Update from AIJAC
August 14, 2015
Number 08/15 #03
Today’s Update focuses on the implications of some new revelations about Hamas’ strategy and military preparations against Israel based on the interrogation of a Hamas operative captured by Israel in July. It also looks at Hamas’ regional charm offensive to gain legitimacy, and the important divisions within the terrorist group.
We lead with some good general reporting from the Times of Israel of what the captured Hamas operative, 21-year-old Ibraheem Adel Shehadeh Shaer, has told interrogators. One revelation is that Hamas has already succeeded in building a number of “attack tunnels” into Israeli territory since the last war, using material brought into Gaza for reconstruction of damaged and destroyed homes; another is that the road recently built by Hamas along the Gaza border fence is actually designed to facilitate massed vehicle attacks across the border. He also revealed that Hamas routinely stores explosives in the homes of its fighters. Importantly, he has allegedly revealed the extensive Iranian role in assisting Hamas with these war preparations – including cash, military training for Hamas fighters, weaponry, and electronics equipment for use against Israeli drones, and training of Hamas fighters to use paragliders to enter Israel. For his other alleged revelations and all the details, CLICK HERE.
Next up is top Israeli security specialist Ron Ben Yishai, looking at these revelations in some more detail. He says the military preparations occurring in Gaza are happening against the background of a profound split in Gaza between the Hamas political and military wings – with the former trying to mend bridges and gain funds from Saudi Arabia and Qatar, while the latter is drawing close to Iran in hopes of getting enough help to start another war with Israel once preparations are complete in another year or so. He says the Israeli coup of capturing Shaer – thus giving them information on the military wing’s plan – may allow Jerusalem to both gain the upper hand militarily and gain international legitimacy if and when another war occurs. For Ben Yishai’s knowledgeable analysis in full, CLICK HERE.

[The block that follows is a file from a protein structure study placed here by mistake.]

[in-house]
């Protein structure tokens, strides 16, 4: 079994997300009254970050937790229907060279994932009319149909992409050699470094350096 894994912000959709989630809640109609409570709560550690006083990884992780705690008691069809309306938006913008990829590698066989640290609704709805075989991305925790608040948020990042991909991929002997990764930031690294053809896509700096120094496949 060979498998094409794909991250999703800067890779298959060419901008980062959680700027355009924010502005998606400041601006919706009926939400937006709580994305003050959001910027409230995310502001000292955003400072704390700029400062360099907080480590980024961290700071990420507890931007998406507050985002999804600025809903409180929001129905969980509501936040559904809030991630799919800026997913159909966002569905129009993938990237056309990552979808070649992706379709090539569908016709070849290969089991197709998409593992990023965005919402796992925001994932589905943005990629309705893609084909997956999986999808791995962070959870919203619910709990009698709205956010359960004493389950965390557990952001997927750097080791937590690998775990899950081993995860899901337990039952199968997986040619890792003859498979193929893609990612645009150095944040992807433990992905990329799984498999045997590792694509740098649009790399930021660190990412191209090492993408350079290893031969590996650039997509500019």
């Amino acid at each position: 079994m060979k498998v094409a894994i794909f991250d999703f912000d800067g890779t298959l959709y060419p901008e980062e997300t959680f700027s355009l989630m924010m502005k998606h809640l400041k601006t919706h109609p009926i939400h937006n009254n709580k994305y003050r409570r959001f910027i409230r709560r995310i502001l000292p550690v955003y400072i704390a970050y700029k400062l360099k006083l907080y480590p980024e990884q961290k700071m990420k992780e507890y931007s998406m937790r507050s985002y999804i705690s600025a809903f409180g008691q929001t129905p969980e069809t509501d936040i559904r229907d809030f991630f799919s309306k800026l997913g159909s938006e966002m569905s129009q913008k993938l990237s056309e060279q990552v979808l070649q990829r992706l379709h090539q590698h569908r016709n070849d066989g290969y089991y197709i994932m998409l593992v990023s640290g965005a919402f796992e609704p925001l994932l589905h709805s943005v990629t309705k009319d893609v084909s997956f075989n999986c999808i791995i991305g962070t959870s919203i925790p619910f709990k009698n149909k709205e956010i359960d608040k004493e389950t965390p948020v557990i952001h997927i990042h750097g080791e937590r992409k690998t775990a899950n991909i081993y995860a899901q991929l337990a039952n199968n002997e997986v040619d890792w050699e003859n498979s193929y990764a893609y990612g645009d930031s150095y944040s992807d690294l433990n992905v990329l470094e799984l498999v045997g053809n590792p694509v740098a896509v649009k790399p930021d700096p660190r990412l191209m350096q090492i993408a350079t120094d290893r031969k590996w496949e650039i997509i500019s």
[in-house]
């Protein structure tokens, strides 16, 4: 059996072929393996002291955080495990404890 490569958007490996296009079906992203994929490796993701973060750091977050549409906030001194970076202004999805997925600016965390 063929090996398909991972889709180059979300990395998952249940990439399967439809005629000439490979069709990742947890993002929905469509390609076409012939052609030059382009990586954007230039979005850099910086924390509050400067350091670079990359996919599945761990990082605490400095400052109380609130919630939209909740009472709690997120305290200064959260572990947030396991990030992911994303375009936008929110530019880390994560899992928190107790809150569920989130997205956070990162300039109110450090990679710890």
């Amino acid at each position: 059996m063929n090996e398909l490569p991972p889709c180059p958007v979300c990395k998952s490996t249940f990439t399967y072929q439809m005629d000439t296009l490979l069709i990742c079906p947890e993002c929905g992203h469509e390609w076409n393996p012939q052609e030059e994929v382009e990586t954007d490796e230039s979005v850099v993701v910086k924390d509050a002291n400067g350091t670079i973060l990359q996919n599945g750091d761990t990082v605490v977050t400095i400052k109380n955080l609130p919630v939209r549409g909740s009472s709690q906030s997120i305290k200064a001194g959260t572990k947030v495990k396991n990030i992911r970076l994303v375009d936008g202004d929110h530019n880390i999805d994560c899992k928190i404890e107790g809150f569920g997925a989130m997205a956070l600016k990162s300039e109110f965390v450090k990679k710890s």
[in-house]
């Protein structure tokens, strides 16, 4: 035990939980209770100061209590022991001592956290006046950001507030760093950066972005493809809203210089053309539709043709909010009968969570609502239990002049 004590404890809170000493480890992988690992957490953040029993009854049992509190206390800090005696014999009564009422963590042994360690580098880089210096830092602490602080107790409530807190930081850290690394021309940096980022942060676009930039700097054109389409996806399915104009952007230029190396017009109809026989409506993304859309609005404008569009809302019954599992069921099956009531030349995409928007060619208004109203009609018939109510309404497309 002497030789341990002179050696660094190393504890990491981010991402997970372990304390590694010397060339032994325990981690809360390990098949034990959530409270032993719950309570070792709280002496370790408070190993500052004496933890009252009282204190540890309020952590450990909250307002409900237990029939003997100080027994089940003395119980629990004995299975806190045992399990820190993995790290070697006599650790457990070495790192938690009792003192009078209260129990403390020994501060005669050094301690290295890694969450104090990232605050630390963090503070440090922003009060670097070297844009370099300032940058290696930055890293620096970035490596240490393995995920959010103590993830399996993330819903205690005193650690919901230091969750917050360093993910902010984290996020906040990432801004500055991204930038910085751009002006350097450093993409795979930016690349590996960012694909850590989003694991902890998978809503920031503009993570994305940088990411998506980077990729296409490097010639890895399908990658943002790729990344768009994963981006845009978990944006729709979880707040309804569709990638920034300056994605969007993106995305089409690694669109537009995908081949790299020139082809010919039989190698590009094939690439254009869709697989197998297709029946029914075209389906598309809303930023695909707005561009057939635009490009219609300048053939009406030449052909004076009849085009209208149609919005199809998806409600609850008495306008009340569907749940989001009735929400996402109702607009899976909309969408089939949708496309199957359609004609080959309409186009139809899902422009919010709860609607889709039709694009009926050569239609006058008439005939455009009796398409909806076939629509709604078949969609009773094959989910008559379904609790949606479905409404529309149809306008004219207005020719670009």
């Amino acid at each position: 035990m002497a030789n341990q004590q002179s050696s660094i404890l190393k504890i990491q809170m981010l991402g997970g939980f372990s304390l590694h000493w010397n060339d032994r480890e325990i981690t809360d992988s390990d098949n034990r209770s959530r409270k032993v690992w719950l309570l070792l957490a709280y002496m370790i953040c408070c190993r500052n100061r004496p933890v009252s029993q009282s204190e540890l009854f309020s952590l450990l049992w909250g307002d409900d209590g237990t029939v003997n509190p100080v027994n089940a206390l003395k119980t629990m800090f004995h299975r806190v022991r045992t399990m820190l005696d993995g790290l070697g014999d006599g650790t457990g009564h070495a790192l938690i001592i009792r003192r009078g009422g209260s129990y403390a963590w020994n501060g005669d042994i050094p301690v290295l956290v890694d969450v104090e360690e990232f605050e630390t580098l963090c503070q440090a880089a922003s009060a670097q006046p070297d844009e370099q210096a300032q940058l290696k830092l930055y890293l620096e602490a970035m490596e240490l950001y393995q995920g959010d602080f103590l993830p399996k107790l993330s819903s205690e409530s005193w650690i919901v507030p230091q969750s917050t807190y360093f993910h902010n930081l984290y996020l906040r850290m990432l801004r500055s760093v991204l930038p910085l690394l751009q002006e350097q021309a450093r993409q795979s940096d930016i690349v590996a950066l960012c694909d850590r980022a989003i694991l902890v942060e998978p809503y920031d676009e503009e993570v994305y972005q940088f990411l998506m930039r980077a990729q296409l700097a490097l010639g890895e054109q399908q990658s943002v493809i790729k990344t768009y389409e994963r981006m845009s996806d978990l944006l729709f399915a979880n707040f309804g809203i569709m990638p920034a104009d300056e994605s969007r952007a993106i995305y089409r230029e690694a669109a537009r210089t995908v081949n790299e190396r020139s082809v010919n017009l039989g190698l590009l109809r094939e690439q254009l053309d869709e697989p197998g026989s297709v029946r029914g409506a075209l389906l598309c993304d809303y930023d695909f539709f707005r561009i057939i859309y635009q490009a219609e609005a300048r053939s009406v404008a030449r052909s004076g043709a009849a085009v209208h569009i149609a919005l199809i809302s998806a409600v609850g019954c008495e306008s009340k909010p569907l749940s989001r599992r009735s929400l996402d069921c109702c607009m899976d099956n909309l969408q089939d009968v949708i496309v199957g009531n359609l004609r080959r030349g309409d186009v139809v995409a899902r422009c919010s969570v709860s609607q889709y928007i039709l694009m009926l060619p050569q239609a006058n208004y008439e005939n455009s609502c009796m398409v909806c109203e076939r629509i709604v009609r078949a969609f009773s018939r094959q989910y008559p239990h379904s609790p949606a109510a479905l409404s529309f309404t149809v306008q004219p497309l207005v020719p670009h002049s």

Finally, there is some analysis of Hamas’ diplomatic push for legitimacy in the Sunni world from Washington Institute Palestinian politics specialist Ghaith al-Omari. He notes four recent meetings which have been played up by Hamas – with former Quartet envoy Tony Blair, with Saudi Arabia, with Russia and with Turkey. While he says all occurred for different reasons, Hamas is nonetheless trying to portray them as public relations victories, and that absent push-back from the Palestinian Authority and the international community, Hamas may be able to turn these small steps into “cumulatively significant diplomatic achievements.” For al-Omari’s complete look at what Hamas is trying to accomplish diplomatically, CLICK HERE.
Readers may also be interested in:
- Reports say Hamas sources are now saying they cannot contemplate another conflict with Israel until they have anti-aircraft missiles to confront Israel superiority in the air – see here and here. Instead it plans to focus on terror attacks from the West Bank. Pointing out that this a tacit admission that it lost the last conflict – despite proclaiming it a great victory – and offering some additional analysis of what Hamas is saying is veteran Israeli columnist Evelyn Gordon.
- New reports about ongoing indirect Israel-Hamas talks about a deal for a ceasefire in exchange for easing of the Gaza blockade, allegedly being brokered by Tony Blair.
- A video about a small and cheap device devised by Israeli students which may help in the fight against Hamas terror tunnels.
- A frightening report that ISIS may now be using chemical weapons – presumably acquired from Syria’s supposedly destroyed stocks – against Kurdish fighters.
- An interesting look at the “spheres of influence” being carved out by various countries in Syria as the civil war continues.
- Readers can see AIJAC guest Sadanand Dhume – an expert on both Israel-India relations and on Islamist extremism in South and Southeast Asia – interviewed by Chris Kenny on “Viewpoint” on Sky News Australia at about 8:25pm on Sunday 16 August.
TV report says Israel wary of tackling new threat for fear of triggering war; Hamas fighter held by Israel spilling info on latest plans
The Israel Defense Forces has confirmed that not a small number of terror tunnels have been dug by Hamas under the border into Israel, including one in the area of the Kerem Shalom border crossing, Israels Channel 10 reported.
According to the report, Israel has information on the tunnels, and has troops working around the clock to grapple with the threat. However, Israel prefers to wait rather than send troops into the Hamas-held Gaza Strip to tackle the tunnel network there, because it knows that if it does so, it will trigger a new war.
Irans assistance in the new Hamas war effort includes cash, military training for Hamas fighters, weaponry, and electronics equipment including for use against Israeli drones, the report said.